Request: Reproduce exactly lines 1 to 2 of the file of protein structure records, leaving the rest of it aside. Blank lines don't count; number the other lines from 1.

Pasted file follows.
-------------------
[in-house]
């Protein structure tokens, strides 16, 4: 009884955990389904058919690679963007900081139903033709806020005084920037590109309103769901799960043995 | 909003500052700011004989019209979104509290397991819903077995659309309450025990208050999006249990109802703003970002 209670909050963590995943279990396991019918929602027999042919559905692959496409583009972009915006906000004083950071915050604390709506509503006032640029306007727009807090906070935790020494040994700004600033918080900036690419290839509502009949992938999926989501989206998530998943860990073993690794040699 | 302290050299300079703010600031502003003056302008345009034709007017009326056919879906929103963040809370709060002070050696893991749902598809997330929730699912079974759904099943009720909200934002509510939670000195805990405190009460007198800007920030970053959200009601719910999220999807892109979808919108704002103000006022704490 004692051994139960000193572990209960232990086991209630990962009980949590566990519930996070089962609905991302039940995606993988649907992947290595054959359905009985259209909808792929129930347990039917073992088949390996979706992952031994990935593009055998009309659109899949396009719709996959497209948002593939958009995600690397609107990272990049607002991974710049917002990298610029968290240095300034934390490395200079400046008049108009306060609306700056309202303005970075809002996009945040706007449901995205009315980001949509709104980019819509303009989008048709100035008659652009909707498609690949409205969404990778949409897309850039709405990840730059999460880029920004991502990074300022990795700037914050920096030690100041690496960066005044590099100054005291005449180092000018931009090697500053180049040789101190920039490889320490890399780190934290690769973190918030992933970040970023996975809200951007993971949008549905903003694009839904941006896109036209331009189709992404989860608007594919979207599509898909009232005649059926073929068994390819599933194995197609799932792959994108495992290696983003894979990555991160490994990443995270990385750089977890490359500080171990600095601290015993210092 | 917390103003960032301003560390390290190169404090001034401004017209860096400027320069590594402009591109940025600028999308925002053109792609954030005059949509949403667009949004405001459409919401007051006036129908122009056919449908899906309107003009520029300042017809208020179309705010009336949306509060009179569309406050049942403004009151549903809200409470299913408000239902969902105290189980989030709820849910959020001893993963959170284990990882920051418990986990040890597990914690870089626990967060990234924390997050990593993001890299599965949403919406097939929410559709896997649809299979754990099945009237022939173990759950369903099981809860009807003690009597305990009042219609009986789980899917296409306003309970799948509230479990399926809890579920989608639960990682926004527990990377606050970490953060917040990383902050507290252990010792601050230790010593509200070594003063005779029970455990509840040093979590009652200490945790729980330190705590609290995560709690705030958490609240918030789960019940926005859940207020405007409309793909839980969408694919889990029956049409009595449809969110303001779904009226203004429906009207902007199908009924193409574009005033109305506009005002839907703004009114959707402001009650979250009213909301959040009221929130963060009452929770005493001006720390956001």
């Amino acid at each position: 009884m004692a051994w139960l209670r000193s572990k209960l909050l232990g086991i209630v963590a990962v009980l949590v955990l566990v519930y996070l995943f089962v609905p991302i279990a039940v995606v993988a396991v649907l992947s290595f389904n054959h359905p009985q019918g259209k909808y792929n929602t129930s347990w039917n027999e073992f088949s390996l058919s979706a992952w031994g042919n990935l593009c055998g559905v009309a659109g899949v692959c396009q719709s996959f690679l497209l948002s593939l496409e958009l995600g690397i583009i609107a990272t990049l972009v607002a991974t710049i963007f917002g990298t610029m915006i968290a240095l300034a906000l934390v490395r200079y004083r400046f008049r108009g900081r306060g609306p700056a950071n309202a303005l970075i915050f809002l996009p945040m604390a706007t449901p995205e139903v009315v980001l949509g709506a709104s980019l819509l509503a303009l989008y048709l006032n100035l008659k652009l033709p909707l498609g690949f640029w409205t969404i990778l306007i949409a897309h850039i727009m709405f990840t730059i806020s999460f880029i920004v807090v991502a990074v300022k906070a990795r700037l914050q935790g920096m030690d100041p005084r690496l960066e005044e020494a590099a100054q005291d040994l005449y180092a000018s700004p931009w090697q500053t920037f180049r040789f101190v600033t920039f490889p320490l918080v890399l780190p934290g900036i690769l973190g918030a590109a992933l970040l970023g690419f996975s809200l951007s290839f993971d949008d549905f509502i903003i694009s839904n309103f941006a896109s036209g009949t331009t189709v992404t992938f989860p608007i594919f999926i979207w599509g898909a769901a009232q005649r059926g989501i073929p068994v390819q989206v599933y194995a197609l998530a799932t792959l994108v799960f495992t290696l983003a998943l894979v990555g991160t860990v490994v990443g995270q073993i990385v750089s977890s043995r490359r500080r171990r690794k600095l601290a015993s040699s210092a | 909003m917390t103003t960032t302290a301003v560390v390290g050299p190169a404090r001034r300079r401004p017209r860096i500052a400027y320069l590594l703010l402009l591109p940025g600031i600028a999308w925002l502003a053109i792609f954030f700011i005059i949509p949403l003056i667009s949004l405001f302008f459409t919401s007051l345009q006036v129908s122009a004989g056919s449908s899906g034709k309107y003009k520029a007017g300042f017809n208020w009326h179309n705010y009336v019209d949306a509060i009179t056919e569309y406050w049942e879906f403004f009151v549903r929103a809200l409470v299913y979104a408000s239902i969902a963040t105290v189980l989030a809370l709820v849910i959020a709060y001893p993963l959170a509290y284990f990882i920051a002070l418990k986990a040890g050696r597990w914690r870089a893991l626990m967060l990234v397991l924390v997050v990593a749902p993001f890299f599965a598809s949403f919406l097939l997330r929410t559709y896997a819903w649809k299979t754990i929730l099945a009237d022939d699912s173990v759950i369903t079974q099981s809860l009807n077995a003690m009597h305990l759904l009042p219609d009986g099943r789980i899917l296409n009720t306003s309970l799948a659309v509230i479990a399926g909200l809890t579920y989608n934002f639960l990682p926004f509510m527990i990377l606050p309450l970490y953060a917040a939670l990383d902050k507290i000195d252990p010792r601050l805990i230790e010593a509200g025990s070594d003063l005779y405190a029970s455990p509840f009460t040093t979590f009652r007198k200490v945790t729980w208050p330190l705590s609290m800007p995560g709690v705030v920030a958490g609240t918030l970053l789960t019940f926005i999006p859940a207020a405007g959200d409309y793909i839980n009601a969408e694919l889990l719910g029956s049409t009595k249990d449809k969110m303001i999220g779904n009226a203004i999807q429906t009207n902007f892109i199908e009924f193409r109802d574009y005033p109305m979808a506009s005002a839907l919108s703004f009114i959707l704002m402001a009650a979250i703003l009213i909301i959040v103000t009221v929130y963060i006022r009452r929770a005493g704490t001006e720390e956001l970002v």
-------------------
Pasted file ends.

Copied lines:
[in-house]
């Protein structure tokens, strides 16, 4: 009884955990389904058919690679963007900081139903033709806020005084920037590109309103769901799960043995 | 909003500052700011004989019209979104509290397991819903077995659309309450025990208050999006249990109802703003970002 209670909050963590995943279990396991019918929602027999042919559905692959496409583009972009915006906000004083950071915050604390709506509503006032640029306007727009807090906070935790020494040994700004600033918080900036690419290839509502009949992938999926989501989206998530998943860990073993690794040699 | 302290050299300079703010600031502003003056302008345009034709007017009326056919879906929103963040809370709060002070050696893991749902598809997330929730699912079974759904099943009720909200934002509510939670000195805990405190009460007198800007920030970053959200009601719910999220999807892109979808919108704002103000006022704490 004692051994139960000193572990209960232990086991209630990962009980949590566990519930996070089962609905991302039940995606993988649907992947290595054959359905009985259209909808792929129930347990039917073992088949390996979706992952031994990935593009055998009309659109899949396009719709996959497209948002593939958009995600690397609107990272990049607002991974710049917002990298610029968290240095300034934390490395200079400046008049108009306060609306700056309202303005970075809002996009945040706007449901995205009315980001949509709104980019819509303009989008048709100035008659652009909707498609690949409205969404990778949409897309850039709405990840730059999460880029920004991502990074300022990795700037914050920096030690100041690496960066005044590099100054005291005449180092000018931009090697500053180049040789101190920039490889320490890399780190934290690769973190918030992933970040970023996975809200951007993971949008549905903003694009839904941006896109036209331009189709992404989860608007594919979207599509898909009232005649059926073929068994390819599933194995197609799932792959994108495992290696983003894979990555991160490994990443995270990385750089977890490359500080171990600095601290015993210092 | 917390103003960032301003560390390290190169404090001034401004017209860096400027320069590594402009591109940025600028999308925002053109792609954030005059949509949403667009949004405001459409919401007051006036129908122009056919449908899906309107003009520029300042017809208020179309705010009336949306509060009179569309406050049942403004009151549903809200409470299913408000239902969902105290189980989030709820849910959020001893993963959170284990990882920051418990986990040890597990914690870089626990967060990234924390997050990593993001890299599965949403919406097939929410559709896997649809299979754990099945009237022939173990759950369903099981809860009807003690009597305990009042219609009986789980899917296409306003309970799948509230479990399926809890579920989608639960990682926004527990990377606050970490953060917040990383902050507290252990010792601050230790010593509200070594003063005779029970455990509840040093979590009652200490945790729980330190705590609290995560709690705030958490609240918030789960019940926005859940207020405007409309793909839980969408694919889990029956049409009595449809969110303001779904009226203004429906009207902007199908009924193409574009005033109305506009005002839907703004009114959707402001009650979250009213909301959040009221929130963060009452929770005493001006720390956001």